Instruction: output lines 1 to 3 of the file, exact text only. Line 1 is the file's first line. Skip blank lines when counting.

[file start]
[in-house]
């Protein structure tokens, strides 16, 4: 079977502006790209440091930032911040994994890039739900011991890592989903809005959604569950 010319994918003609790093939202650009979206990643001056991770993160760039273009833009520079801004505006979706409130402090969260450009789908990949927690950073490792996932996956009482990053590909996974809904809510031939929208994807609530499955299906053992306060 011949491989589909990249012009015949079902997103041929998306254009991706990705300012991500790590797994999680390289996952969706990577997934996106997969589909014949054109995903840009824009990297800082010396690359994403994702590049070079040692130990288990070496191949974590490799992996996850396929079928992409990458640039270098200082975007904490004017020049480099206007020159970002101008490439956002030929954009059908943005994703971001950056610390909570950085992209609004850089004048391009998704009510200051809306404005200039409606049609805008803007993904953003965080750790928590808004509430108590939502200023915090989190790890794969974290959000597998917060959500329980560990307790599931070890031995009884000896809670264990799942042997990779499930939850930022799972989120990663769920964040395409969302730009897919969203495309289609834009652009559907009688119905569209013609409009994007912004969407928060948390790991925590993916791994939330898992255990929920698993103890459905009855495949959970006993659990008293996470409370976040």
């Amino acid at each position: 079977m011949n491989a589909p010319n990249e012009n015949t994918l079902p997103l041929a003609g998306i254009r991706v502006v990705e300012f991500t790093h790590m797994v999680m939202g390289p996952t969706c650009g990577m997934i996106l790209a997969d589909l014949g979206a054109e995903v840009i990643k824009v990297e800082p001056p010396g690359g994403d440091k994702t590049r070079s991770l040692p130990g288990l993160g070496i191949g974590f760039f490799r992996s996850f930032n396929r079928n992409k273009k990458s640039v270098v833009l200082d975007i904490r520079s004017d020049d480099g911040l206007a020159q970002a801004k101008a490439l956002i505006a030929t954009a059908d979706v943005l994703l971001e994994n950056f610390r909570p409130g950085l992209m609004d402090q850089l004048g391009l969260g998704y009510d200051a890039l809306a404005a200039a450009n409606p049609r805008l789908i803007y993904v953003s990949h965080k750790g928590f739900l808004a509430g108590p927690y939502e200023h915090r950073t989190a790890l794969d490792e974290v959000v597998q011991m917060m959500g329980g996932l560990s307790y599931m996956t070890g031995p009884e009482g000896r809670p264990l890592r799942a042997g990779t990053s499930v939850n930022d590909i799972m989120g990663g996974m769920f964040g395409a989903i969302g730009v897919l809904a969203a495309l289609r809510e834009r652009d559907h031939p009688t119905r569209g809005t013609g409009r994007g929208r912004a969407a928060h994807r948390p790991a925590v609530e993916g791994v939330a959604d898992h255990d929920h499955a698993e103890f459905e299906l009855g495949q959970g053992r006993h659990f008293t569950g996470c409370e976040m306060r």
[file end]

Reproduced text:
[in-house]
């Protein structure tokens, strides 16, 4: 079977502006790209440091930032911040994994890039739900011991890592989903809005959604569950 010319994918003609790093939202650009979206990643001056991770993160760039273009833009520079801004505006979706409130402090969260450009789908990949927690950073490792996932996956009482990053590909996974809904809510031939929208994807609530499955299906053992306060 011949491989589909990249012009015949079902997103041929998306254009991706990705300012991500790590797994999680390289996952969706990577997934996106997969589909014949054109995903840009824009990297800082010396690359994403994702590049070079040692130990288990070496191949974590490799992996996850396929079928992409990458640039270098200082975007904490004017020049480099206007020159970002101008490439956002030929954009059908943005994703971001950056610390909570950085992209609004850089004048391009998704009510200051809306404005200039409606049609805008803007993904953003965080750790928590808004509430108590939502200023915090989190790890794969974290959000597998917060959500329980560990307790599931070890031995009884000896809670264990799942042997990779499930939850930022799972989120990663769920964040395409969302730009897919969203495309289609834009652009559907009688119905569209013609409009994007912004969407928060948390790991925590993916791994939330898992255990929920698993103890459905009855495949959970006993659990008293996470409370976040």
């Amino acid at each position: 079977m011949n491989a589909p010319n990249e012009n015949t994918l079902p997103l041929a003609g998306i254009r991706v502006v990705e300012f991500t790093h790590m797994v999680m939202g390289p996952t969706c650009g990577m997934i996106l790209a997969d589909l014949g979206a054109e995903v840009i990643k824009v990297e800082p001056p010396g690359g994403d440091k994702t590049r070079s991770l040692p130990g288990l993160g070496i191949g974590f760039f490799r992996s996850f930032n396929r079928n992409k273009k990458s640039v270098v833009l200082d975007i904490r520079s004017d020049d480099g911040l206007a020159q970002a801004k101008a490439l956002i505006a030929t954009a059908d979706v943005l994703l971001e994994n950056f610390r909570p409130g950085l992209m609004d402090q850089l004048g391009l969260g998704y009510d200051a890039l809306a404005a200039a450009n409606p049609r805008l789908i803007y993904v953003s990949h965080k750790g928590f739900l808004a509430g108590p927690y939502e200023h915090r950073t989190a790890l794969d490792e974290v959000v597998q011991m917060m959500g329980g996932l560990s307790y599931m996956t070890g031995p009884e009482g000896r809670p264990l890592r799942a042997g990779t990053s499930v939850n930022d590909i799972m989120g990663g996974m769920f964040g395409a989903i969302g730009v897919l809904a969203a495309l289609r809510e834009r652009d559907h031939p009688t119905r569209g809005t013609g409009r994007g929208r912004a969407a928060h994807r948390p790991a925590v609530e993916g791994v939330a959604d898992h255990d929920h499955a698993e103890f459905e299906l009855g495949q959970g053992r006993h659990f008293t569950g996470c409370e976040m306060r």